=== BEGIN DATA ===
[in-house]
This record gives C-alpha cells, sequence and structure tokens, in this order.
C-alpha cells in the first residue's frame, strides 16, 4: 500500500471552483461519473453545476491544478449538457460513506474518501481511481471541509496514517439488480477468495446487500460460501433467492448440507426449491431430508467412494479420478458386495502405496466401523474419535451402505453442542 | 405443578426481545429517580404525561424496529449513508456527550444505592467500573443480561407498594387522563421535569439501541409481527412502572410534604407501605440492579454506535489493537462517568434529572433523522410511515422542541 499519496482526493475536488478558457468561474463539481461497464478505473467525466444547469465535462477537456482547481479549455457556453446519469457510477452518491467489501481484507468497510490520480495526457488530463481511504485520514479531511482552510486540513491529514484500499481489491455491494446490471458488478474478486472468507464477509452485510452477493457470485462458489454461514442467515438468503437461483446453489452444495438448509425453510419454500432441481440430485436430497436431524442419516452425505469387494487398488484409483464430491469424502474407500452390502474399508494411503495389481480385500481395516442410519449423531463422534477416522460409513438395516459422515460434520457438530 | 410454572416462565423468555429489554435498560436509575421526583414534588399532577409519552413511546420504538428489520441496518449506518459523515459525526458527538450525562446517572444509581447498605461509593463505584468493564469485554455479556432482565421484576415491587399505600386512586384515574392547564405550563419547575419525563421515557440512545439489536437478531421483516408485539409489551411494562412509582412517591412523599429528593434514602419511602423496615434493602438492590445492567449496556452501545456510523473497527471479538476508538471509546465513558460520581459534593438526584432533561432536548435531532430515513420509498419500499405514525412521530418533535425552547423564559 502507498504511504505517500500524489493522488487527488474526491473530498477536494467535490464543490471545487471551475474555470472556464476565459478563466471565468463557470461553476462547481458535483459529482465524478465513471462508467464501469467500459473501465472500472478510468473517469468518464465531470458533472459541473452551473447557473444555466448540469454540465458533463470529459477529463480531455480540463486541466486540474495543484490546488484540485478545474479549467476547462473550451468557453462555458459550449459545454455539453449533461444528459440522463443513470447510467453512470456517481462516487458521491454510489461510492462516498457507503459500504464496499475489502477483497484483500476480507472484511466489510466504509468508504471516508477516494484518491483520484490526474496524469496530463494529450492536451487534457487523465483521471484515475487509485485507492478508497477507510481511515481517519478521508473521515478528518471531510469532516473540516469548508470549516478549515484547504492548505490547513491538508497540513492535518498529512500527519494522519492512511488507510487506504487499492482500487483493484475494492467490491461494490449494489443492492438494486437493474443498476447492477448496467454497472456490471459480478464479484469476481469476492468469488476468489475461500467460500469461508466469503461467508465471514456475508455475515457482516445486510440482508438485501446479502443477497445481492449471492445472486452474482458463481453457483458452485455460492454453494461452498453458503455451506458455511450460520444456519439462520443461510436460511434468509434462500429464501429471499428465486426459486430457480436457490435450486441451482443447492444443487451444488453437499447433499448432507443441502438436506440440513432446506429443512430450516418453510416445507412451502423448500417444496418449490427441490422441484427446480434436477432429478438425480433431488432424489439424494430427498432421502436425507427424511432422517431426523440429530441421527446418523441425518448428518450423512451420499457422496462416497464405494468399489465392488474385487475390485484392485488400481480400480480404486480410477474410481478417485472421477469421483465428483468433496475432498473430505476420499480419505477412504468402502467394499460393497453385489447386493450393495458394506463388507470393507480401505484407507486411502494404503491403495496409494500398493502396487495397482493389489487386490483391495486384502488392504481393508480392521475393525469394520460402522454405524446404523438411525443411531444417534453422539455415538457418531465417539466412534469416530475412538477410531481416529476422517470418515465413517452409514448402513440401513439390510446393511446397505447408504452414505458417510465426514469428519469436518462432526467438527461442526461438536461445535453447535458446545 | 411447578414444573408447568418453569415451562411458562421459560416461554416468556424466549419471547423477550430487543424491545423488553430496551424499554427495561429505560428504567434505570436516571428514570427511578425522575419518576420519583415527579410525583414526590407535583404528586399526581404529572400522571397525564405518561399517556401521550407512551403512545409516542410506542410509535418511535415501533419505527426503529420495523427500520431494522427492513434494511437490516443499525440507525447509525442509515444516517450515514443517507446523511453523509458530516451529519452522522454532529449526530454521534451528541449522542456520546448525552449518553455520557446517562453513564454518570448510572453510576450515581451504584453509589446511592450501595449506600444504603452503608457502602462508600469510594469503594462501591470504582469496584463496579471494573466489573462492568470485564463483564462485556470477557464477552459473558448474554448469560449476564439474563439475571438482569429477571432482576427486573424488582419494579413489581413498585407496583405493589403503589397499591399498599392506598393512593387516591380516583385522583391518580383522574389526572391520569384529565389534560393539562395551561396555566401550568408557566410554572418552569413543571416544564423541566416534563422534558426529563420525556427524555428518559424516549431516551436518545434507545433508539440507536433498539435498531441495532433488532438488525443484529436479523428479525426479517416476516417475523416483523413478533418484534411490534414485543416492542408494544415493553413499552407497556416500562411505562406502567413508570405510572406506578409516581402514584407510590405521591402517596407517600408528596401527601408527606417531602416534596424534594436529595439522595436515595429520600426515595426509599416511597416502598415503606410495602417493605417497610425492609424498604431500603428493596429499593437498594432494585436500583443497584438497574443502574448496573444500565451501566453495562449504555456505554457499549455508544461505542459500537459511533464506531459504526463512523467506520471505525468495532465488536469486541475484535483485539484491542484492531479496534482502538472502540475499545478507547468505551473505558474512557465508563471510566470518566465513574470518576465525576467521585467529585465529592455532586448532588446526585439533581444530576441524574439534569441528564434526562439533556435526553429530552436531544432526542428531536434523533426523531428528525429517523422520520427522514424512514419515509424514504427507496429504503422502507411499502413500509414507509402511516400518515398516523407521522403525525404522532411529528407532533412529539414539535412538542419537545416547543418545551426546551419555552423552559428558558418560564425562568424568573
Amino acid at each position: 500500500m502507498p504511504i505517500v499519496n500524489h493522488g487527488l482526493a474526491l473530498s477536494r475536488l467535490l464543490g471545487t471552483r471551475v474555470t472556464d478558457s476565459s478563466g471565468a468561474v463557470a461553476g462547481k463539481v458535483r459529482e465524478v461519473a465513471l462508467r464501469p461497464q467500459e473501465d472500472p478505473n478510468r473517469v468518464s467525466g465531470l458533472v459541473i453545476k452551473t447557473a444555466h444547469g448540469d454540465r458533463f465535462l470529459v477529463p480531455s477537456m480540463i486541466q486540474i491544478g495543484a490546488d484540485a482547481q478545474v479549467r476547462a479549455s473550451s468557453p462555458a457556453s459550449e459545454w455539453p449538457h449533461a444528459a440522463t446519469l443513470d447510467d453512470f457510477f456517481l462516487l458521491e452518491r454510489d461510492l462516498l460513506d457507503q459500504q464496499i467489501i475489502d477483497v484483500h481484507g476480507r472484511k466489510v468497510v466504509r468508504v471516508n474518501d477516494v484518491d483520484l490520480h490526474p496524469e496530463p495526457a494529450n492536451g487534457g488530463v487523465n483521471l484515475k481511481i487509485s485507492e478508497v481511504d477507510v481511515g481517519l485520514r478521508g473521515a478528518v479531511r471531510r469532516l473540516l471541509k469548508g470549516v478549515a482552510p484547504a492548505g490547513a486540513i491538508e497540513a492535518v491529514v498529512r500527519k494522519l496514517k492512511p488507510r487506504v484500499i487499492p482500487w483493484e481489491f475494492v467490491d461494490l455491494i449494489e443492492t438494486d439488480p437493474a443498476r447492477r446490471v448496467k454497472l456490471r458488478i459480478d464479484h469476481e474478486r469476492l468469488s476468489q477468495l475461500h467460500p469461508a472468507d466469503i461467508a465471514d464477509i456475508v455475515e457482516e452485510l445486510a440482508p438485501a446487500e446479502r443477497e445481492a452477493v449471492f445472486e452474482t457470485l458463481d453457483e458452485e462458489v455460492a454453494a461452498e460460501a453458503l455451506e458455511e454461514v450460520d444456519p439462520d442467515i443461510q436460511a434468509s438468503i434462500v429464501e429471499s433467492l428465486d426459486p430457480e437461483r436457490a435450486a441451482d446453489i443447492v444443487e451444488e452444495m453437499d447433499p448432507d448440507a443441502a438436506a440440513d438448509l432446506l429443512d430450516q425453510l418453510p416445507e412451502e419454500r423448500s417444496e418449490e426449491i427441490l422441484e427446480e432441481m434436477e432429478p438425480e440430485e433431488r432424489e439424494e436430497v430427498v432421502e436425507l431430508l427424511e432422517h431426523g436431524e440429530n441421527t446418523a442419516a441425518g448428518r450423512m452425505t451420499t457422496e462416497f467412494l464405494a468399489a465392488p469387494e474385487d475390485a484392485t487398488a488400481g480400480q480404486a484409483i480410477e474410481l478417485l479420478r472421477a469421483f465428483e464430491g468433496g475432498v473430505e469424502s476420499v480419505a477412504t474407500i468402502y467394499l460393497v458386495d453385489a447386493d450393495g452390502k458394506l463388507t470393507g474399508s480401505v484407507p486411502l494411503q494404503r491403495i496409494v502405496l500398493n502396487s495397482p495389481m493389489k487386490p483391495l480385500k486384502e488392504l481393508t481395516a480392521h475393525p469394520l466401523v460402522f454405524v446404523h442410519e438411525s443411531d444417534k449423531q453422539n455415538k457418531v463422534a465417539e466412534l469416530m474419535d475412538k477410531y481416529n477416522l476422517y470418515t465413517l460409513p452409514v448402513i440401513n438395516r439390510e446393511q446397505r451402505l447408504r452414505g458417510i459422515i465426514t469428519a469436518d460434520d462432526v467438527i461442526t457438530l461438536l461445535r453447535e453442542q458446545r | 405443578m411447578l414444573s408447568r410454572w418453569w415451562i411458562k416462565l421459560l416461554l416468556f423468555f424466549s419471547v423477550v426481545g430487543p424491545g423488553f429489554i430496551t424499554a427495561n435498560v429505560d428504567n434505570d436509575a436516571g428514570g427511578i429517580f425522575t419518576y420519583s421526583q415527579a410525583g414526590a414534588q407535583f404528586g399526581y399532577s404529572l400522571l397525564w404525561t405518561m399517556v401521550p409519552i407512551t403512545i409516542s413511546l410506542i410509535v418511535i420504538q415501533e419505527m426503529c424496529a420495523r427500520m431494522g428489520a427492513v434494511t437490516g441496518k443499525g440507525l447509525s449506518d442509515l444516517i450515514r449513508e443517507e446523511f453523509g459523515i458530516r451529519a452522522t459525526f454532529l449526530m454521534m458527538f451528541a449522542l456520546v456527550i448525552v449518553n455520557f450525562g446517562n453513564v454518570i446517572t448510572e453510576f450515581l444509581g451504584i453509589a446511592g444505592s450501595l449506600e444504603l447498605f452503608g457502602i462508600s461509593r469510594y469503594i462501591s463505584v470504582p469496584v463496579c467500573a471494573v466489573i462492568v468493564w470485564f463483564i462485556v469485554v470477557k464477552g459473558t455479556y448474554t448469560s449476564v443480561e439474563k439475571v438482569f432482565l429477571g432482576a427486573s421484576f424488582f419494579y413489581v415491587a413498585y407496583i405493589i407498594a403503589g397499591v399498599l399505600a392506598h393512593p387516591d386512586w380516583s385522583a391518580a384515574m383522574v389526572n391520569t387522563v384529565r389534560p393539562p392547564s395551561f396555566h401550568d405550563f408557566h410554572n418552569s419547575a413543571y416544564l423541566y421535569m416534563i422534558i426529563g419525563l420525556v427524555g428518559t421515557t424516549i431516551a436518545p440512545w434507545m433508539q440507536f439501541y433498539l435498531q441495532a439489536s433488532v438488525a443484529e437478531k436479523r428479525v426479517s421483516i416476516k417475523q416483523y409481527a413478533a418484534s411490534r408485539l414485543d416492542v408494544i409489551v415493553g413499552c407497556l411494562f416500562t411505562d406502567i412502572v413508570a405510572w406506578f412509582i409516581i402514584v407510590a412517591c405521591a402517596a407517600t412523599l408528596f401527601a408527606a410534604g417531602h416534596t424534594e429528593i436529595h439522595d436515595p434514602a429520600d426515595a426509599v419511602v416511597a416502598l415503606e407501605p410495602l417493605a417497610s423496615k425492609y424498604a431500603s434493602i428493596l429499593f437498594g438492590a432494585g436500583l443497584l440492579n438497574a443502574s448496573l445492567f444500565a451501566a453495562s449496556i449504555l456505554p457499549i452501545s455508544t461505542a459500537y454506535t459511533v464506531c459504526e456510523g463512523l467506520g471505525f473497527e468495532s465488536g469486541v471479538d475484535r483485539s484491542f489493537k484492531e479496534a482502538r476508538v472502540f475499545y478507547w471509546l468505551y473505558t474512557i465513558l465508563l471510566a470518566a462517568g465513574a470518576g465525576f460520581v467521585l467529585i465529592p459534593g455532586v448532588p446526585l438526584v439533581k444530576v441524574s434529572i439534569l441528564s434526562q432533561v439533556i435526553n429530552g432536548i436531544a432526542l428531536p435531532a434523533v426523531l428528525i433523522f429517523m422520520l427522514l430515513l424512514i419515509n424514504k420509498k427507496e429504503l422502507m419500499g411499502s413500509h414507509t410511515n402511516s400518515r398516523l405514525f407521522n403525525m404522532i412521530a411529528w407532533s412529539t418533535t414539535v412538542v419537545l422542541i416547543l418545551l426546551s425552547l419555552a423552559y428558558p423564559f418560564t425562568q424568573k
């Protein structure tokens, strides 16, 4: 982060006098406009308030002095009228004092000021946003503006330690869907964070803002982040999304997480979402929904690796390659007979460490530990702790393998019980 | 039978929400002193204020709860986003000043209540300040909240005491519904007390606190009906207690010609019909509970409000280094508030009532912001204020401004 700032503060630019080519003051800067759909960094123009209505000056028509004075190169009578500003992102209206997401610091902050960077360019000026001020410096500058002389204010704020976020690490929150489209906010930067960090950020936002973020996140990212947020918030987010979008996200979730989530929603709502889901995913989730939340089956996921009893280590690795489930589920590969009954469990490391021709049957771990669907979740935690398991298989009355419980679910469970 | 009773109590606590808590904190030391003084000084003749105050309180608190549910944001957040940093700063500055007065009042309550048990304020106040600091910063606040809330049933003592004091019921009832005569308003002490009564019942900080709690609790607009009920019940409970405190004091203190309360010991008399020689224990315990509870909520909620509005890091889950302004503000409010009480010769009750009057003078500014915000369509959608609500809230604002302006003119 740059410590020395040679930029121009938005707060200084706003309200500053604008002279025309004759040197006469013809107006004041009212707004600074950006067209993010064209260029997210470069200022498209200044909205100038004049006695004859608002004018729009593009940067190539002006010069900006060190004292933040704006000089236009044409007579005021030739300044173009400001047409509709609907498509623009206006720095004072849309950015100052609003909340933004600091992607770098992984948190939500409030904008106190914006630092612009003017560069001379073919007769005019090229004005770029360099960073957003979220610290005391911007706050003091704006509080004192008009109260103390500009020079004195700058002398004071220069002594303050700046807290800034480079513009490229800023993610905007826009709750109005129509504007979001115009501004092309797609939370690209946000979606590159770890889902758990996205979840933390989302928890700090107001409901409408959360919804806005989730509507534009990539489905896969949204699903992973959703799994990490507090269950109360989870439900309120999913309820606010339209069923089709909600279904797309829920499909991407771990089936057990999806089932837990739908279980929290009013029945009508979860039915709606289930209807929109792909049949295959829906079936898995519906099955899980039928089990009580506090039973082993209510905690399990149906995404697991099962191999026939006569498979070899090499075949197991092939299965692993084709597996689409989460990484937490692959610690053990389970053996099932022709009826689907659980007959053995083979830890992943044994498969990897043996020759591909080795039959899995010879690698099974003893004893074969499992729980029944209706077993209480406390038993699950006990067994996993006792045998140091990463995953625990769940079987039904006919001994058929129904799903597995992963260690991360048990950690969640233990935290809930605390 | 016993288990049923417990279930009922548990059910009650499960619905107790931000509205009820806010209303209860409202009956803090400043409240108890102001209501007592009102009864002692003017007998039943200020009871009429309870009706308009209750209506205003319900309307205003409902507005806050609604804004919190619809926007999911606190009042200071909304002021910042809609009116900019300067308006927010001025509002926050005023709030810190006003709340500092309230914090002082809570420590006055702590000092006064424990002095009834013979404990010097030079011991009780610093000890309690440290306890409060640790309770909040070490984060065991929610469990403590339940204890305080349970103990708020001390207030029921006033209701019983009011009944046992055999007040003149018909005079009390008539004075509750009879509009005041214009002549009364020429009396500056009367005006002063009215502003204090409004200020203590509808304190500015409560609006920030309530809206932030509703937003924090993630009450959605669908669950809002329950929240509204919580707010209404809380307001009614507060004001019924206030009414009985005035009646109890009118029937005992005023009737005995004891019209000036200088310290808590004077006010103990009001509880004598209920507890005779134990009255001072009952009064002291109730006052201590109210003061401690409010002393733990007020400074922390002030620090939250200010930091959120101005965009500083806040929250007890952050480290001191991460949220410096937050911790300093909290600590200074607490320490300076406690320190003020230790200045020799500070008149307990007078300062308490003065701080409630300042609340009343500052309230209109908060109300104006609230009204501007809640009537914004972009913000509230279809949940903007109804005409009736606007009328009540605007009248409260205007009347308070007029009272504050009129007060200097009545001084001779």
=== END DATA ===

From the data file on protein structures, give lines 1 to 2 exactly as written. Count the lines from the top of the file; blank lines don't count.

[in-house]
This record gives C-alpha cells, sequence and structure tokens, in this order.